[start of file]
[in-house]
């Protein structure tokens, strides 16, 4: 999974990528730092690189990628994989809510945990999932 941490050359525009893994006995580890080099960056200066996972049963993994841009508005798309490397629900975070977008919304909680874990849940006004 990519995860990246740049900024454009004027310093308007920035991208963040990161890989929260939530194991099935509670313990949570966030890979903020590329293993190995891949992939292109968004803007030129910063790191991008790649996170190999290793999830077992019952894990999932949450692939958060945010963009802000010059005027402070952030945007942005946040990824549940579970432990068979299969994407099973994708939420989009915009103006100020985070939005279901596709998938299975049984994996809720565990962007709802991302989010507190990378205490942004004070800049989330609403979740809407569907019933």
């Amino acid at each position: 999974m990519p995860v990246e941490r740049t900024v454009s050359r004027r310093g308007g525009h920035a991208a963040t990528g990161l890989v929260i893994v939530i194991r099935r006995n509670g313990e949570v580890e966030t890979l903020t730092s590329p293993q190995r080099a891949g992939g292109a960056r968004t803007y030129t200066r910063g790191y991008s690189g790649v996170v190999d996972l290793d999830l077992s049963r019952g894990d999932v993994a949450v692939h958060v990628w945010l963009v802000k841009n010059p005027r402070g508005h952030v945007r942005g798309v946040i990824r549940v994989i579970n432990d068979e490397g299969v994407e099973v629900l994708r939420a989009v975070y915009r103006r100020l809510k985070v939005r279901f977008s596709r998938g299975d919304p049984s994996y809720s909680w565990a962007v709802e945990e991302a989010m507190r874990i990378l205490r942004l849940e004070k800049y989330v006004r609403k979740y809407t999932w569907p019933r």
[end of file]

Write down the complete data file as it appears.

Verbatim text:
[in-house]
């Protein structure tokens, strides 16, 4: 999974990528730092690189990628994989809510945990999932 941490050359525009893994006995580890080099960056200066996972049963993994841009508005798309490397629900975070977008919304909680874990849940006004 990519995860990246740049900024454009004027310093308007920035991208963040990161890989929260939530194991099935509670313990949570966030890979903020590329293993190995891949992939292109968004803007030129910063790191991008790649996170190999290793999830077992019952894990999932949450692939958060945010963009802000010059005027402070952030945007942005946040990824549940579970432990068979299969994407099973994708939420989009915009103006100020985070939005279901596709998938299975049984994996809720565990962007709802991302989010507190990378205490942004004070800049989330609403979740809407569907019933």
């Amino acid at each position: 999974m990519p995860v990246e941490r740049t900024v454009s050359r004027r310093g308007g525009h920035a991208a963040t990528g990161l890989v929260i893994v939530i194991r099935r006995n509670g313990e949570v580890e966030t890979l903020t730092s590329p293993q190995r080099a891949g992939g292109a960056r968004t803007y030129t200066r910063g790191y991008s690189g790649v996170v190999d996972l290793d999830l077992s049963r019952g894990d999932v993994a949450v692939h958060v990628w945010l963009v802000k841009n010059p005027r402070g508005h952030v945007r942005g798309v946040i990824r549940v994989i579970n432990d068979e490397g299969v994407e099973v629900l994708r939420a989009v975070y915009r103006r100020l809510k985070v939005r279901f977008s596709r998938g299975d919304p049984s994996y809720s909680w565990a962007v709802e945990e991302a989010m507190r874990i990378l205490r942004l849940e004070k800049y989330v006004r609403k979740y809407t999932w569907p019933r």